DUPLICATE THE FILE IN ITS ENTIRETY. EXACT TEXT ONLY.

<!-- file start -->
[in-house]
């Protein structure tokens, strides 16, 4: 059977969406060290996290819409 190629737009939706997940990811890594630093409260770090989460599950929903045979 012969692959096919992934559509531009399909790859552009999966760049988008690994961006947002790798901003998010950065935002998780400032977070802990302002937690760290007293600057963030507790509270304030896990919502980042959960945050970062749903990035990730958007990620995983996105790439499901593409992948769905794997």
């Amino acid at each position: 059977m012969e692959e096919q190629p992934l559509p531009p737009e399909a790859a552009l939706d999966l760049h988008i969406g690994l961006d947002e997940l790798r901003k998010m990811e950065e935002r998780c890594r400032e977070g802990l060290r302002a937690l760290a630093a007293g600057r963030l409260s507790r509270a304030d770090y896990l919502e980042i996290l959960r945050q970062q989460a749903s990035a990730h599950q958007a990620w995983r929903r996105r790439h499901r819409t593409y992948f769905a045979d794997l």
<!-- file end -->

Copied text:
[in-house]
């Protein structure tokens, strides 16, 4: 059977969406060290996290819409 190629737009939706997940990811890594630093409260770090989460599950929903045979 012969692959096919992934559509531009399909790859552009999966760049988008690994961006947002790798901003998010950065935002998780400032977070802990302002937690760290007293600057963030507790509270304030896990919502980042959960945050970062749903990035990730958007990620995983996105790439499901593409992948769905794997």
């Amino acid at each position: 059977m012969e692959e096919q190629p992934l559509p531009p737009e399909a790859a552009l939706d999966l760049h988008i969406g690994l961006d947002e997940l790798r901003k998010m990811e950065e935002r998780c890594r400032e977070g802990l060290r302002a937690l760290a630093a007293g600057r963030l409260s507790r509270a304030d770090y896990l919502e980042i996290l959960r945050q970062q989460a749903s990035a990730h599950q958007a990620w995983r929903r996105r790439h499901r819409t593409y992948f769905a045979d794997l």